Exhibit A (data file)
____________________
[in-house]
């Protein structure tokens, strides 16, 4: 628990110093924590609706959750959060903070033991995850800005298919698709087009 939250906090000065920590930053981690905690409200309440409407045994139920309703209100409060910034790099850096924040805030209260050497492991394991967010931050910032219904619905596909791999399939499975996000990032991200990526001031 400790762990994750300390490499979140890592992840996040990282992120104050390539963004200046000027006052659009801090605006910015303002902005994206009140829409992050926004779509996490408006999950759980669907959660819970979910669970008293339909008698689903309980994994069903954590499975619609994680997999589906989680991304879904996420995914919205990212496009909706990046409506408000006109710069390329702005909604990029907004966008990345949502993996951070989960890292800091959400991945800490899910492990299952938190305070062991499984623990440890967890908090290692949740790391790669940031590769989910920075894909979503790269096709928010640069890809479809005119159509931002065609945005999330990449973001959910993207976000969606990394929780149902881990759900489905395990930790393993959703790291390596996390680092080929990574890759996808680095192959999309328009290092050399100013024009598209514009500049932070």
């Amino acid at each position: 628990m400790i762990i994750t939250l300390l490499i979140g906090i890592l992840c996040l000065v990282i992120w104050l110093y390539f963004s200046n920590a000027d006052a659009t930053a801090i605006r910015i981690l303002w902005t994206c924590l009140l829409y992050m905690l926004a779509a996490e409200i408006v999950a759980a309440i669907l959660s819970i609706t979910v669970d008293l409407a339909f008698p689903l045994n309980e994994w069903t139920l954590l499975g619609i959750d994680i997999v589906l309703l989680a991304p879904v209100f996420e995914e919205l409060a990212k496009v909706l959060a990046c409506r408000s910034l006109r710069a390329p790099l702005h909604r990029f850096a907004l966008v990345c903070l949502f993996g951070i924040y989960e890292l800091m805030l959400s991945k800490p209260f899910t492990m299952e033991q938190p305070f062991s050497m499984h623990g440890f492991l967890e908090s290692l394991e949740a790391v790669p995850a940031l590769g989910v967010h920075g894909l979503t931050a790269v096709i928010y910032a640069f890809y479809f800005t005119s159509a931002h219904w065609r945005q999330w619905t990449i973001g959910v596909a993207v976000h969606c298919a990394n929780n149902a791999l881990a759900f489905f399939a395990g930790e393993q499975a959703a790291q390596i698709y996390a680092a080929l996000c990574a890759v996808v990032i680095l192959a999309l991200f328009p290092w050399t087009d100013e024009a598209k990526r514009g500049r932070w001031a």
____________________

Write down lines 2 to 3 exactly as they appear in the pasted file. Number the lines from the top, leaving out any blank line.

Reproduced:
């Protein structure tokens, strides 16, 4: 628990110093924590609706959750959060903070033991995850800005298919698709087009 939250906090000065920590930053981690905690409200309440409407045994139920309703209100409060910034790099850096924040805030209260050497492991394991967010931050910032219904619905596909791999399939499975996000990032991200990526001031 400790762990994750300390490499979140890592992840996040990282992120104050390539963004200046000027006052659009801090605006910015303002902005994206009140829409992050926004779509996490408006999950759980669907959660819970979910669970008293339909008698689903309980994994069903954590499975619609994680997999589906989680991304879904996420995914919205990212496009909706990046409506408000006109710069390329702005909604990029907004966008990345949502993996951070989960890292800091959400991945800490899910492990299952938190305070062991499984623990440890967890908090290692949740790391790669940031590769989910920075894909979503790269096709928010640069890809479809005119159509931002065609945005999330990449973001959910993207976000969606990394929780149902881990759900489905395990930790393993959703790291390596996390680092080929990574890759996808680095192959999309328009290092050399100013024009598209514009500049932070």
């Amino acid at each position: 628990m400790i762990i994750t939250l300390l490499i979140g906090i890592l992840c996040l000065v990282i992120w104050l110093y390539f963004s200046n920590a000027d006052a659009t930053a801090i605006r910015i981690l303002w902005t994206c924590l009140l829409y992050m905690l926004a779509a996490e409200i408006v999950a759980a309440i669907l959660s819970i609706t979910v669970d008293l409407a339909f008698p689903l045994n309980e994994w069903t139920l954590l499975g619609i959750d994680i997999v589906l309703l989680a991304p879904v209100f996420e995914e919205l409060a990212k496009v909706l959060a990046c409506r408000s910034l006109r710069a390329p790099l702005h909604r990029f850096a907004l966008v990345c903070l949502f993996g951070i924040y989960e890292l800091m805030l959400s991945k800490p209260f899910t492990m299952e033991q938190p305070f062991s050497m499984h623990g440890f492991l967890e908090s290692l394991e949740a790391v790669p995850a940031l590769g989910v967010h920075g894909l979503t931050a790269v096709i928010y910032a640069f890809y479809f800005t005119s159509a931002h219904w065609r945005q999330w619905t990449i973001g959910v596909a993207v976000h969606c298919a990394n929780n149902a791999l881990a759900f489905f399939a395990g930790e393993q499975a959703a790291q390596i698709y996390a680092a080929l996000c990574a890759v996808v990032i680095l192959a999309l991200f328009p290092w050399t087009d100013e024009a598209k990526r514009g500049r932070w001031a």